That being said, our second catcher probably isn't going to play much. So John's preparation, overall preparation, I just think it comes down to experience. The levels of experience, also, just dugout experience, all the different parts of it that come with being that back‑up catcher. John has done a lot of it, but he's been a catcher a little bit longer than Tony, and I think that's going to help us.
Q. You mentioned yesterday about the bullpen being about as rested as it can be for this point, in particular Melancon, with him not pitching for quite some time. Is that maybe the biggest benefit for him to have the time down and in particular his cut fastball?
CLINT HURDLE: Yeah, I don't think we've needed to continue to push him out there to prove anything in a game. There comes a point in time you need to trust people, and we've trusted our guys throughout the season. He's put the work in on the side.
Last time out I think I saw a much better finish to the pitches than we had seen. It could have been just a little lull in the action. It could have been the wear and tear of 70‑plus appearances that maybe got him a little bit out of sorts over a seven‑day period.
So outside of that, I think he's back in a very competitive state. His mind is in a good state. He's ready to go. As we know, our best bullpen this year was with him pitching in that eighth inning with Grilli pitching in the ninth. Watson's emergence gave us another eighth inning option that's going to help us move forward.
Q. Before a big game like this, are you a big motivational speech kind of guy? How do you approach addressing the team before a moment like this? Do you go for quotes or anything, kind of rah‑rah kind of stuff?
CLINT HURDLE: No, I don't have rah‑rah in me. I speak to men. And I challenge men. We've had a program set‑up all year. It hasn't changed because of the venue, it hasn't changed because of the opposition, and it's not changed because of the degree of the game or the fact that we're in postseason.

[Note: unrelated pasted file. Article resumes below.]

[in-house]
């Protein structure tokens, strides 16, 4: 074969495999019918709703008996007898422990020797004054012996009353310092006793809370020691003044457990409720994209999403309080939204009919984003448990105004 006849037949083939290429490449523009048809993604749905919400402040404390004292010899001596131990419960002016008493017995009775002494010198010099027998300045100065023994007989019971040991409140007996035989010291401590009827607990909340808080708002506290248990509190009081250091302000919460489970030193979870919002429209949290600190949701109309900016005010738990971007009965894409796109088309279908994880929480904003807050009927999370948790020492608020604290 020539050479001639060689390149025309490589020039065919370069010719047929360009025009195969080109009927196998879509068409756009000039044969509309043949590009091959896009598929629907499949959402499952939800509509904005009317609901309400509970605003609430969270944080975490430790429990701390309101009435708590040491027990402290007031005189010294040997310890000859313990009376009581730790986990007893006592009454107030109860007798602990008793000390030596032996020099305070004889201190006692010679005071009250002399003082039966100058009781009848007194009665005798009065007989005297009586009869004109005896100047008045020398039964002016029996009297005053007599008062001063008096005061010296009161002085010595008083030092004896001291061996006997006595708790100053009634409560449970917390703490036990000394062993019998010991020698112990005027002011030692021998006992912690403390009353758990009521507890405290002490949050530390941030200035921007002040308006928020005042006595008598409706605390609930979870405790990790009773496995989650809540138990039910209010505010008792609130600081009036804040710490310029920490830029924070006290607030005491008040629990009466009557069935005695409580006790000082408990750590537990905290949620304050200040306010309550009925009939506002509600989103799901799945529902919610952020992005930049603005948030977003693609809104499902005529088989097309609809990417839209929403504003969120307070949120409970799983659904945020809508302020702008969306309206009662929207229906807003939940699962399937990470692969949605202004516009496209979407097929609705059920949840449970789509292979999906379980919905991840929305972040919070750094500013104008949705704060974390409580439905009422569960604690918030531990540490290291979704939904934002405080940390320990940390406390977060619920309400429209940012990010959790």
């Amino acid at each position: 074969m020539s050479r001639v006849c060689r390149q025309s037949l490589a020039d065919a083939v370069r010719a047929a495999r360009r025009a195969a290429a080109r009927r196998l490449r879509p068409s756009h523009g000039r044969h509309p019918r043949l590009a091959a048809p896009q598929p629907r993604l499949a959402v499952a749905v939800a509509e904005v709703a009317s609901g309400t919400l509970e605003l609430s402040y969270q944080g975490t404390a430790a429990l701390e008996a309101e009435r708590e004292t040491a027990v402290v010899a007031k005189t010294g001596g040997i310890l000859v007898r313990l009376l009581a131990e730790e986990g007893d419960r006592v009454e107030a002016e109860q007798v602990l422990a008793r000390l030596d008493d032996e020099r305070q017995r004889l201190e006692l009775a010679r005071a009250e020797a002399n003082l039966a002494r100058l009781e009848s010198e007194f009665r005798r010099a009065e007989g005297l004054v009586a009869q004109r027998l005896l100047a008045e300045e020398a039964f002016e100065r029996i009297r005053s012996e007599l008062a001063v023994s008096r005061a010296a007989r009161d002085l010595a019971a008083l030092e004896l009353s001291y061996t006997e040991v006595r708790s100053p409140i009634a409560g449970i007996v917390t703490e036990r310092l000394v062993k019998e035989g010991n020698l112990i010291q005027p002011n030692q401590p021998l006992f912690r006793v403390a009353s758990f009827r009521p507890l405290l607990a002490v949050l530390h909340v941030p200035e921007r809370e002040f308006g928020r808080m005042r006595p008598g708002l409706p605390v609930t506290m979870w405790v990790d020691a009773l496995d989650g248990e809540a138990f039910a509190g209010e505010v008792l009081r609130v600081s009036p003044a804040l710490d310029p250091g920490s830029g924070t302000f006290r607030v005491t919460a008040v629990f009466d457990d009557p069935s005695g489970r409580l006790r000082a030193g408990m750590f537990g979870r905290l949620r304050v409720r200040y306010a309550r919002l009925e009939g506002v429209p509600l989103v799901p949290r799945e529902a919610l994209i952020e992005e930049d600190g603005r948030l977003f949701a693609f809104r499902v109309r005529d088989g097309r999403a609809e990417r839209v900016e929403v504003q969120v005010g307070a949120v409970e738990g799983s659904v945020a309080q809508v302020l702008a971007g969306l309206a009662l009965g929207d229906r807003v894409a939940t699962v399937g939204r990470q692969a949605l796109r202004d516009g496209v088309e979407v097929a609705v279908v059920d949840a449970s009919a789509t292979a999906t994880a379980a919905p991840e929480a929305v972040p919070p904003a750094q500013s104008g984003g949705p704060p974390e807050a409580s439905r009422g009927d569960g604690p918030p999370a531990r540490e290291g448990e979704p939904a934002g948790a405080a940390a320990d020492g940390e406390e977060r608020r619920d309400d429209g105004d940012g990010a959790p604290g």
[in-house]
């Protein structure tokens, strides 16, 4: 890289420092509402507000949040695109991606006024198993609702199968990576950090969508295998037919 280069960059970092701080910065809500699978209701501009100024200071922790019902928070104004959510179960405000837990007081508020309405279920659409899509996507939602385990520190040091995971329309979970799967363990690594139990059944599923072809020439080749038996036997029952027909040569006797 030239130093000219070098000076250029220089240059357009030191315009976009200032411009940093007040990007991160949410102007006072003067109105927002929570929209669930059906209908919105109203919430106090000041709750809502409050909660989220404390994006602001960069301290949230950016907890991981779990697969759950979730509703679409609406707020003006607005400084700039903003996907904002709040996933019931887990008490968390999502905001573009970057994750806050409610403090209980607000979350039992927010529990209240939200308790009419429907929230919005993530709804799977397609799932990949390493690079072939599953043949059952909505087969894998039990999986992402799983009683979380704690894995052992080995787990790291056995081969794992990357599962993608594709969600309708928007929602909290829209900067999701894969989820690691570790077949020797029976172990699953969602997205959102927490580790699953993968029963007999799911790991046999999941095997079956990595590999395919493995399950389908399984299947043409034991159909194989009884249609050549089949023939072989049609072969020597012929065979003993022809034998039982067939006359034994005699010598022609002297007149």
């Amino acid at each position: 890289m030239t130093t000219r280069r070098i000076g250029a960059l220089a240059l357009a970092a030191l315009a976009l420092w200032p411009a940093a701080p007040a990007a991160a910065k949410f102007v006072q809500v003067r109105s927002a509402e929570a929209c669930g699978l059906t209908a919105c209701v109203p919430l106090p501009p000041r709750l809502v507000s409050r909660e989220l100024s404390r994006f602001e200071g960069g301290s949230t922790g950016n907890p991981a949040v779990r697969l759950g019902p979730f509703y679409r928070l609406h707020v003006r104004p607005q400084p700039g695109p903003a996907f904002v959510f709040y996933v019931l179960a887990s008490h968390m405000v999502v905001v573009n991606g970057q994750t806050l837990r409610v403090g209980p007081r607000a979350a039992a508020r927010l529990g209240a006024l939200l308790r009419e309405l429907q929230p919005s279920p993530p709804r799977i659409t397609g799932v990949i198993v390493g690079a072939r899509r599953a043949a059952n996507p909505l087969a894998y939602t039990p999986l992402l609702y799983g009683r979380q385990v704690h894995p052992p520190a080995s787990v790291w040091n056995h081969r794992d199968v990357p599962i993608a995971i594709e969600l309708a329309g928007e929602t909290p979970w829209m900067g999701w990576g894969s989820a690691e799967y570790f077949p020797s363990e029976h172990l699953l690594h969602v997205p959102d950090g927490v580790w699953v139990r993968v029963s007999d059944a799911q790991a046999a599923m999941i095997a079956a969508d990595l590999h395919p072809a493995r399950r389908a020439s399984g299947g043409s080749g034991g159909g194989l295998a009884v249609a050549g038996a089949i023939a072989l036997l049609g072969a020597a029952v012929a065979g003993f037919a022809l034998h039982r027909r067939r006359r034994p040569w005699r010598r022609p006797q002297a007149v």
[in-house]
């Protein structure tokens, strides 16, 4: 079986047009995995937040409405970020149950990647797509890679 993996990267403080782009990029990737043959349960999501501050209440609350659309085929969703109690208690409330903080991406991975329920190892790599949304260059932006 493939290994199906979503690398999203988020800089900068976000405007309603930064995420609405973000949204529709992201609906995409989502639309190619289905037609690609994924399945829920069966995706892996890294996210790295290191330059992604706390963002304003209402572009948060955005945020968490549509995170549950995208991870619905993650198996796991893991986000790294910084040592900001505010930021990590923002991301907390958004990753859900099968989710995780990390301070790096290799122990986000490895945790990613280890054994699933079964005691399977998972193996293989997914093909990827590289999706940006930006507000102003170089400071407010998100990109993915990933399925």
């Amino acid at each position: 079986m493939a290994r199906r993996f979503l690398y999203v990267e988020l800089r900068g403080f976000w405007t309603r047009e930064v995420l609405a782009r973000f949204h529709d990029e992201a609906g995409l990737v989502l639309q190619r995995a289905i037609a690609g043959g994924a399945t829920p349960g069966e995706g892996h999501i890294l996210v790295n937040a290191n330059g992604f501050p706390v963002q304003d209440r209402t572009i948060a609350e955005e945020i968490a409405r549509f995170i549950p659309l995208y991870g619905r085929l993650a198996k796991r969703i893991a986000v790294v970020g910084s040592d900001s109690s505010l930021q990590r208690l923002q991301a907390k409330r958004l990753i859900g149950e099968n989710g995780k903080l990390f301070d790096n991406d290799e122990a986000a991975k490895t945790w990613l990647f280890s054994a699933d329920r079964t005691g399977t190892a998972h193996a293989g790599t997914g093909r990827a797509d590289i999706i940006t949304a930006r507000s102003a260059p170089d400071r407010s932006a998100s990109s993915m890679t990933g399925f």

We prepare our men every series. We have a little, at the most, a ten‑minute coach‑up, coach‑forward program. We speak one highlight from the past series, one thing we want to accentuate for the forward series. I get two minutes, the other eight coaches get one minute, and we go. That's it.
Q. A.J. and Gerrit are two different guys in terms of age, experience, stuff in a lot of ways. How did you go about managing the two of those pitchers and building relationships with the two of those pitchers?
CLINT HURDLE: I actually have seen a little bit of myself in both of them, and I really think that this game in life has challenged me across the board enough times that I like to let ‑‑ I believe if you give people room, they'll tell you who they are. They'll show you who they are if you use your eyes and ears.
I think over the course of the season, for those of you that have followed our club, you've seen a different Gerrit Cole at the end of the season than you saw when he first walked in the door. What we did is we asked him questions; he shared answers. We gave him freedom and opportunity to make adjustments. Didn't tell him what we liked and didn't like. Figured the game would sharpen or rub some of the edges off, the experience of being around and seeing behavior modeled by guys like Burnett and Liriano, Grilli, Melancon, that would all rub off on him as well.
With A.J., I think it was getting A.J. to a more comfortable place again, getting that kid back out to the backyard. He had been through a lot in the venues he had been through. He had always been counted on a lot. I think coming maybe to a smaller pond and telling him you have to be a bigger fish. You have to be a horse. You have to be our guy.